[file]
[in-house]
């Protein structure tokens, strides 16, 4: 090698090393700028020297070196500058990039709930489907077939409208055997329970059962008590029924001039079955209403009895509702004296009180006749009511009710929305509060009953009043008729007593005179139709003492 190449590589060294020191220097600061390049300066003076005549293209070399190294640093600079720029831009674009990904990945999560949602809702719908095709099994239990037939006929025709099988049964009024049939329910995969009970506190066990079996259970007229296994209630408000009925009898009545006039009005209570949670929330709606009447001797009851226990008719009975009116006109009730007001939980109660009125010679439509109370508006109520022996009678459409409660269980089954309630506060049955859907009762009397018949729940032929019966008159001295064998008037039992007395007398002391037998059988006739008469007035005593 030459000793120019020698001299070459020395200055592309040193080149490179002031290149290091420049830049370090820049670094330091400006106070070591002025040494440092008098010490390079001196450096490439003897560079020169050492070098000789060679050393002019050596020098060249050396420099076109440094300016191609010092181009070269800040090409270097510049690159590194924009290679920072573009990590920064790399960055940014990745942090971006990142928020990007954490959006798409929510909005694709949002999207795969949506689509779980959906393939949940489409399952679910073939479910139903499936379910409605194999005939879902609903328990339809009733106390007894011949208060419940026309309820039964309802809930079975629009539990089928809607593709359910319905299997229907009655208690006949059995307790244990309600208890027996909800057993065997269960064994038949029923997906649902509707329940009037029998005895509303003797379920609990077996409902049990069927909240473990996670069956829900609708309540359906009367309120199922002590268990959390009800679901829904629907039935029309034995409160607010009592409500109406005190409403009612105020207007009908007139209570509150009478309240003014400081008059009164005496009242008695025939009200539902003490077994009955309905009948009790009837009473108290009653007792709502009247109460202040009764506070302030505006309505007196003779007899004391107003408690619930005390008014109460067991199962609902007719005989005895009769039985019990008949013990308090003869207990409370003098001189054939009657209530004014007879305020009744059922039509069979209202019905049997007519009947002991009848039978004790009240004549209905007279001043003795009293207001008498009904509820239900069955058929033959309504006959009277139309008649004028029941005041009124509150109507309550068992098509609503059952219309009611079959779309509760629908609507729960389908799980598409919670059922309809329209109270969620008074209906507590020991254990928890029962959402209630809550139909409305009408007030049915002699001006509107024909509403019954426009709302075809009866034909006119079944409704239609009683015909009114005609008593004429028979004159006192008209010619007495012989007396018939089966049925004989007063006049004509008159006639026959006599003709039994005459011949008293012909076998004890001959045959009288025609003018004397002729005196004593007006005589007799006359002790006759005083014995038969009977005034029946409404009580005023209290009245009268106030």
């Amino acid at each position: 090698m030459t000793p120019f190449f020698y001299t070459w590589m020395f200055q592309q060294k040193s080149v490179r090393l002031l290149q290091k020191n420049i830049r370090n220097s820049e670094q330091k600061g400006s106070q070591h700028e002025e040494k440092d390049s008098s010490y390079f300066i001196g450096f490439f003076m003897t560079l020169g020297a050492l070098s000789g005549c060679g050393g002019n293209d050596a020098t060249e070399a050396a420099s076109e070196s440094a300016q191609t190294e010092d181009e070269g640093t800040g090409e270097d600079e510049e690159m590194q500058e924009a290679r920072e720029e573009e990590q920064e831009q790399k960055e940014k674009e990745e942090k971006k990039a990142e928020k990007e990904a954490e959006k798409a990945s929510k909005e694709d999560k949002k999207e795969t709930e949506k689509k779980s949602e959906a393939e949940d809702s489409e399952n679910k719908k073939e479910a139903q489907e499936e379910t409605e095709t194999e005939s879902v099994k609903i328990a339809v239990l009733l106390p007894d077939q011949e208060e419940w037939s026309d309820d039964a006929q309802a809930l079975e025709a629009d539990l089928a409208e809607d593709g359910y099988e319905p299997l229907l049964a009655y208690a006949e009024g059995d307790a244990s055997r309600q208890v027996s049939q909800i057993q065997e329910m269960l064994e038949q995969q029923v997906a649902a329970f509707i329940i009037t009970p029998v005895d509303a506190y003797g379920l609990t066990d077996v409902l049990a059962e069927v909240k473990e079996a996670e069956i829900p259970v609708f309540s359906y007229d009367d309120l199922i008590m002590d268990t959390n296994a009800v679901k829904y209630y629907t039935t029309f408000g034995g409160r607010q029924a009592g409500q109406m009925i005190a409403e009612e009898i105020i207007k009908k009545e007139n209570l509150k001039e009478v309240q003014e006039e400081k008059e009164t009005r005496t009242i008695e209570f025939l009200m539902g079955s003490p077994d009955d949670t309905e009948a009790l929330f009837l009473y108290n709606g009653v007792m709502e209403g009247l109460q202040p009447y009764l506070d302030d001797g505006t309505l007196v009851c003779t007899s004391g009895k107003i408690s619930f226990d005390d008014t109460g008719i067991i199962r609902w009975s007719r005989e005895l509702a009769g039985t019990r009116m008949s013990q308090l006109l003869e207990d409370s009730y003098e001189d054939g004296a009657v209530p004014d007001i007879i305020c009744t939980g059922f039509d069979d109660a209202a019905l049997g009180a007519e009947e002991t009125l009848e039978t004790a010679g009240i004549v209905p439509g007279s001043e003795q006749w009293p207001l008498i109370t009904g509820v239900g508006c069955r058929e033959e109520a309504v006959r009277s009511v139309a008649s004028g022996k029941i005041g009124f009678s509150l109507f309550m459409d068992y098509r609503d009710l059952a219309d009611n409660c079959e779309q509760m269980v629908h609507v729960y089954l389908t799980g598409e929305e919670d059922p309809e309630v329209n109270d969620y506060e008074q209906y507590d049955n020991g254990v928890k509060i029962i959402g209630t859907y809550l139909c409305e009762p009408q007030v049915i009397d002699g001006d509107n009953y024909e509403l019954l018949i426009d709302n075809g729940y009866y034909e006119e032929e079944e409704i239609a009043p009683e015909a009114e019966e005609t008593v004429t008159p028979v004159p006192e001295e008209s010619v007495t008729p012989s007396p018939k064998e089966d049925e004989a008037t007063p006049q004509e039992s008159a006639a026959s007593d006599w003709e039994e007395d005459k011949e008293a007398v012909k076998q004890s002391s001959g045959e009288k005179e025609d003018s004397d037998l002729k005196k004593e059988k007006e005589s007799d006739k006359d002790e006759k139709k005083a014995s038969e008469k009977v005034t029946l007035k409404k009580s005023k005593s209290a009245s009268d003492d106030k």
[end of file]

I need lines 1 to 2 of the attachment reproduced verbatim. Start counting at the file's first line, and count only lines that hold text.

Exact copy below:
[in-house]
């Protein structure tokens, strides 16, 4: 090698090393700028020297070196500058990039709930489907077939409208055997329970059962008590029924001039079955209403009895509702004296009180006749009511009710929305509060009953009043008729007593005179139709003492 190449590589060294020191220097600061390049300066003076005549293209070399190294640093600079720029831009674009990904990945999560949602809702719908095709099994239990037939006929025709099988049964009024049939329910995969009970506190066990079996259970007229296994209630408000009925009898009545006039009005209570949670929330709606009447001797009851226990008719009975009116006109009730007001939980109660009125010679439509109370508006109520022996009678459409409660269980089954309630506060049955859907009762009397018949729940032929019966008159001295064998008037039992007395007398002391037998059988006739008469007035005593 030459000793120019020698001299070459020395200055592309040193080149490179002031290149290091420049830049370090820049670094330091400006106070070591002025040494440092008098010490390079001196450096490439003897560079020169050492070098000789060679050393002019050596020098060249050396420099076109440094300016191609010092181009070269800040090409270097510049690159590194924009290679920072573009990590920064790399960055940014990745942090971006990142928020990007954490959006798409929510909005694709949002999207795969949506689509779980959906393939949940489409399952679910073939479910139903499936379910409605194999005939879902609903328990339809009733106390007894011949208060419940026309309820039964309802809930079975629009539990089928809607593709359910319905299997229907009655208690006949059995307790244990309600208890027996909800057993065997269960064994038949029923997906649902509707329940009037029998005895509303003797379920609990077996409902049990069927909240473990996670069956829900609708309540359906009367309120199922002590268990959390009800679901829904629907039935029309034995409160607010009592409500109406005190409403009612105020207007009908007139209570509150009478309240003014400081008059009164005496009242008695025939009200539902003490077994009955309905009948009790009837009473108290009653007792709502009247109460202040009764506070302030505006309505007196003779007899004391107003408690619930005390008014109460067991199962609902007719005989005895009769039985019990008949013990308090003869207990409370003098001189054939009657209530004014007879305020009744059922039509069979209202019905049997007519009947002991009848039978004790009240004549209905007279001043003795009293207001008498009904509820239900069955058929033959309504006959009277139309008649004028029941005041009124509150109507309550068992098509609503059952219309009611079959779309509760629908609507729960389908799980598409919670059922309809329209109270969620008074209906507590020991254990928890029962959402209630809550139909409305009408007030049915002699001006509107024909509403019954426009709302075809009866034909006119079944409704239609009683015909009114005609008593004429028979004159006192008209010619007495012989007396018939089966049925004989007063006049004509008159006639026959006599003709039994005459011949008293012909076998004890001959045959009288025609003018004397002729005196004593007006005589007799006359002790006759005083014995038969009977005034029946409404009580005023209290009245009268106030």